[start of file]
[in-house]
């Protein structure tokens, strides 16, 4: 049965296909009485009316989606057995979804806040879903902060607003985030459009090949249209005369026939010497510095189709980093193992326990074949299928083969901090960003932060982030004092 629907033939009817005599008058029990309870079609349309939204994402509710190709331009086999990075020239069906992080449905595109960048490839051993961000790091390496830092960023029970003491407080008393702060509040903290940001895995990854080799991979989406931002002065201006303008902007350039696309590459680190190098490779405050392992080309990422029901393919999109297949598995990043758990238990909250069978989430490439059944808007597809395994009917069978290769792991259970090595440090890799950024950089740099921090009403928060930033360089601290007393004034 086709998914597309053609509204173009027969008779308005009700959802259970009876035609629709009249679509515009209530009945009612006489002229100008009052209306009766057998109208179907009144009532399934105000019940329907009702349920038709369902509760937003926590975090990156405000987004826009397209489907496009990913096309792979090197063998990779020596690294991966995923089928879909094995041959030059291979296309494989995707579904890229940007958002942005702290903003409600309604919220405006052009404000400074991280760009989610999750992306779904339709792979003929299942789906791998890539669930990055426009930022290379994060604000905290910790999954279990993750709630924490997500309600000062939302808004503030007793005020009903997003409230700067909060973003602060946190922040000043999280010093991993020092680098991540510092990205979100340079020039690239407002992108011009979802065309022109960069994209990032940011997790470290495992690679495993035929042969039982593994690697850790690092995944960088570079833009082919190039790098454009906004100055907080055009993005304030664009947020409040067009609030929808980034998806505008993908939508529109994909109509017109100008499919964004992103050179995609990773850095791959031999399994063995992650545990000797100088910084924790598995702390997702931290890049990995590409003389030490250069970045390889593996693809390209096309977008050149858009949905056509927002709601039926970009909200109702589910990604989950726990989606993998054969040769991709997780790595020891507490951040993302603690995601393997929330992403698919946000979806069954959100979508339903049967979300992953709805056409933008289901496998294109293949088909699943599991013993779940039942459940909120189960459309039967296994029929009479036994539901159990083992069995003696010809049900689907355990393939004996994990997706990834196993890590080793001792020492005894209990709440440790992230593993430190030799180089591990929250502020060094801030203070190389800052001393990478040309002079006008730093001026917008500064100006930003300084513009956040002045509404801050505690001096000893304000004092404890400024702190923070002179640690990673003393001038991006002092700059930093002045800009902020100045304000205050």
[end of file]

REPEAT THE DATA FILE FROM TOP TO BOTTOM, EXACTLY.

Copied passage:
[in-house]
């Protein structure tokens, strides 16, 4: 049965296909009485009316989606057995979804806040879903902060607003985030459009090949249209005369026939010497510095189709980093193992326990074949299928083969901090960003932060982030004092 629907033939009817005599008058029990309870079609349309939204994402509710190709331009086999990075020239069906992080449905595109960048490839051993961000790091390496830092960023029970003491407080008393702060509040903290940001895995990854080799991979989406931002002065201006303008902007350039696309590459680190190098490779405050392992080309990422029901393919999109297949598995990043758990238990909250069978989430490439059944808007597809395994009917069978290769792991259970090595440090890799950024950089740099921090009403928060930033360089601290007393004034 086709998914597309053609509204173009027969008779308005009700959802259970009876035609629709009249679509515009209530009945009612006489002229100008009052209306009766057998109208179907009144009532399934105000019940329907009702349920038709369902509760937003926590975090990156405000987004826009397209489907496009990913096309792979090197063998990779020596690294991966995923089928879909094995041959030059291979296309494989995707579904890229940007958002942005702290903003409600309604919220405006052009404000400074991280760009989610999750992306779904339709792979003929299942789906791998890539669930990055426009930022290379994060604000905290910790999954279990993750709630924490997500309600000062939302808004503030007793005020009903997003409230700067909060973003602060946190922040000043999280010093991993020092680098991540510092990205979100340079020039690239407002992108011009979802065309022109960069994209990032940011997790470290495992690679495993035929042969039982593994690697850790690092995944960088570079833009082919190039790098454009906004100055907080055009993005304030664009947020409040067009609030929808980034998806505008993908939508529109994909109509017109100008499919964004992103050179995609990773850095791959031999399994063995992650545990000797100088910084924790598995702390997702931290890049990995590409003389030490250069970045390889593996693809390209096309977008050149858009949905056509927002709601039926970009909200109702589910990604989950726990989606993998054969040769991709997780790595020891507490951040993302603690995601393997929330992403698919946000979806069954959100979508339903049967979300992953709805056409933008289901496998294109293949088909699943599991013993779940039942459940909120189960459309039967296994029929009479036994539901159990083992069995003696010809049900689907355990393939004996994990997706990834196993890590080793001792020492005894209990709440440790992230593993430190030799180089591990929250502020060094801030203070190389800052001393990478040309002079006008730093001026917008500064100006930003300084513009956040002045509404801050505690001096000893304000004092404890400024702190923070002179640690990673003393001038991006002092700059930093002045800009902020100045304000205050």